The Extraordinary Pastor - An Endangered Species
It was a real eye-opener recently to discover that a significant proportion of preachers are in it for themselves. This fact wasn’t gleaned from statistical analysis: at first I thought I was dreaming when I read Philippians 1.15. “Some indeed preach Christ from envy and rivalry, but others from good will.” This was what Paul concluded from observing how various Christian preachers behaved while the apostle was imprisoned: some laboured harder to break new ground for the Gospel, taking advantage of the publicity which Paul’s trial and imprisonment brought; others, regrettably, saw an opportunity, out of envy and rivalry, to stir up public antipathy and government hostility, and make Paul’s jail term torturous. It forced me to conclude, reluctantly, that the principle being taught is something along these lines: quite a number, if not the majority, of pastors, ministers, evangelists and preachers, for part of the time at least, are tempted to, or actually do, preach from unworthy motives, to make life harder for others, or increase their own success.
Can it really be true that a disinterested Christian leader is a kind of ‘lesser-spotted dodo’ and thus a very rare endangered species? As I kept on reading, I turned the page over and came to another comment about his understudy Timothy, in Philippians 2.20: “For I have no-one like him” – Timothy is rare if not unique - “..who will be genuinely concerned for your welfare. They all seek their own interests, not those of Jesus Christ.” Perhaps Epaphroditus, as the very next example, is another who breaks the mould and bucks the selfish trend – that’s what I deduced from Philippians 2.30, “for he nearly died for the work of Christ.” Such men of course are not by nature selfless, at least in a God-honouring, servant-hearted way. They are, however, those who through union with the Saviour, share the mind and attitude of the exalted Saviour Jesus. Such men have learnt, through faith union with Christ, by drawing on Gospel grace, to imitate their Lord, according to Philippians 2.3, and resolve with the help of the Holy Spirit to_“do nothing from rivalry or conceit.”_
There was still something, however, which, like a giant rat of doubt, was gnawing and nagging away at my brain ..I kept asking myself the question whether it was fair, proper or charitable to make such a sweeping accusation (confession)? How would people react if you made such a charge? A safe place, I concluded [for fear of man, no doubt], that would bridle this wild stallion of ignorant excess, would be Matthew Henry’s Commentary. I pulled down the volume off the bookshelf, dusted it down, and had a quick scan at what he had to say, from a more sober, balanced, perspective_. _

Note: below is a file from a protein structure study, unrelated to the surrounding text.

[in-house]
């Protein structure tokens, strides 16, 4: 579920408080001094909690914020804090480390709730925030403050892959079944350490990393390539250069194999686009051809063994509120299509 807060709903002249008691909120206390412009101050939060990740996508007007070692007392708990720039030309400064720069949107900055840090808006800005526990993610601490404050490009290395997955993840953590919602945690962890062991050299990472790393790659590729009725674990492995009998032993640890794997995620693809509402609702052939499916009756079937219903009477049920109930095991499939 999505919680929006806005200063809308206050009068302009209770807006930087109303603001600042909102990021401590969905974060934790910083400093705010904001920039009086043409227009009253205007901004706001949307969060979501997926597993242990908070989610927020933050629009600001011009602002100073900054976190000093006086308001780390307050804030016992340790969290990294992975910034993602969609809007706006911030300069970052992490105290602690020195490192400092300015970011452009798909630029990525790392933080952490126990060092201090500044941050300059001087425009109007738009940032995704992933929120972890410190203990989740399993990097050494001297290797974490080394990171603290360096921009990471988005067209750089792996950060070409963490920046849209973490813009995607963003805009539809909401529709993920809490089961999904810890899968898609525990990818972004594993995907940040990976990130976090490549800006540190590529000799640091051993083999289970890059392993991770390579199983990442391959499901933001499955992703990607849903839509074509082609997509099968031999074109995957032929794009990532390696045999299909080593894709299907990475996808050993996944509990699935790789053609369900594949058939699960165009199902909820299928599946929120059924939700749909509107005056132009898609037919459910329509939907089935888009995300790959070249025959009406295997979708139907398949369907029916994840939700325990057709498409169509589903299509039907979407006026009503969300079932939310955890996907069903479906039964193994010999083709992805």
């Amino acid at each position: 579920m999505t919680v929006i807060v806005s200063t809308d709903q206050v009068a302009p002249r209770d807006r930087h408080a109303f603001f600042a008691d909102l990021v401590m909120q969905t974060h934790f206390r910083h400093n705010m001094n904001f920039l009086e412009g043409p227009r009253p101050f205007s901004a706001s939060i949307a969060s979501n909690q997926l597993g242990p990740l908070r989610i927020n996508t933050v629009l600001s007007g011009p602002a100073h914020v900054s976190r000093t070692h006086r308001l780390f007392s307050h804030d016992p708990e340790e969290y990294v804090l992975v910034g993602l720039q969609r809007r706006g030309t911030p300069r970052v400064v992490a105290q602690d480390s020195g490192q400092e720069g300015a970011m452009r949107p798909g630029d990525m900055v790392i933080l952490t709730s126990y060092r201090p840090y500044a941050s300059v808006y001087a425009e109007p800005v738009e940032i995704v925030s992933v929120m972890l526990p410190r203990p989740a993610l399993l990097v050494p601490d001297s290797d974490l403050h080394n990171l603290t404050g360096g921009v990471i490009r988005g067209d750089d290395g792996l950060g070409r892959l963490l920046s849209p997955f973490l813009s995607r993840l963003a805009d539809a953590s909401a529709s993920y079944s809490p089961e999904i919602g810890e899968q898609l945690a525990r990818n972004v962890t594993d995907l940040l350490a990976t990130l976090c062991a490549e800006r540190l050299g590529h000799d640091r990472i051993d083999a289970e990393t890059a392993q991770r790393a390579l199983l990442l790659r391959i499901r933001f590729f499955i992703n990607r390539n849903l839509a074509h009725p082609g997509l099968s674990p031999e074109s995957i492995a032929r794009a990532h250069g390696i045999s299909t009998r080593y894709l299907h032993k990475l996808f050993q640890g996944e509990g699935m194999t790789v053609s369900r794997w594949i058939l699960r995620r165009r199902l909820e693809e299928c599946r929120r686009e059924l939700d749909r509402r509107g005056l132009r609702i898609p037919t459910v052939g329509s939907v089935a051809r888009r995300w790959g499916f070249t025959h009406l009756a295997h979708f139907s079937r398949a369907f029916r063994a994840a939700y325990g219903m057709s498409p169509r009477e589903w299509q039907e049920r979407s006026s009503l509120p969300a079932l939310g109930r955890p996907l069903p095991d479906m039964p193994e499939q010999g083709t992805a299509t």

“There were those who envied Paul’s reputation in the churches, and the interest he had among the Christians, and endeavoured to supplant and undermine him. They were secretly pleased when he was laid up in prison, that they might have the opportunity to steal away the people’s affection ..that they might gain to themselves the reputation they envied him”.
That sounds pretty clear, was what I thought to myself. Commenting on Timothy he adds this telling comment:
“It is the duty of ministers to care for the state of their people and be concerned for their welfare ..It is a rare thing to find one who does it naturally ..Note, seeking our own interest to the neglect of Jesus Christ is a very great sin, and very common among Christians and ministers.”
It seems, then, brothers, and fellow-bloggers, that my initial conclusion, regarding Philippians 1.15, was not suspect but rather spot-on: harsh though it may sound, the text plainly shows that the self-disinterested, Christ-minded servant-pastor, is actually rather uncommon, and the self-serving, flesh-minded, in-it-for-himself minister, is not the exception but rather the rule.
This truth, in fact, has an echo in our hearts – particularly when we start reflecting on how we react to criticism and applause, the prevalence of prayerlessness in our own lives, the factors that motivate the choices in our ministry, the rather sneaky delight when our name appears in lights, the many prayers we promise for our people but do not offer, our love of ease, comfort, self, we have to confess, that the flesh is very close.
Whether or not this carnal-mindedness has been a constant temptation, your modus operandi, or an occasional stain on conscience, the requisite course of action should be evident to God’s children – stubborn resistance, broken repentance, merciless mortification and humbled resurrection-renewal, through the Cross of Christ. We know the broken Saviour dwells with the crushed in Spirit – by grace, through faith, draw down fresh measures of sincerity and truth, and through our union with source and foundation of grace, take off selfish envy, pride, self-interest and rivalry, and re-dress our behaviour in the attitude of Christ.
Subscribe to Gentle Reformation
Get the latest posts delivered right to your inbox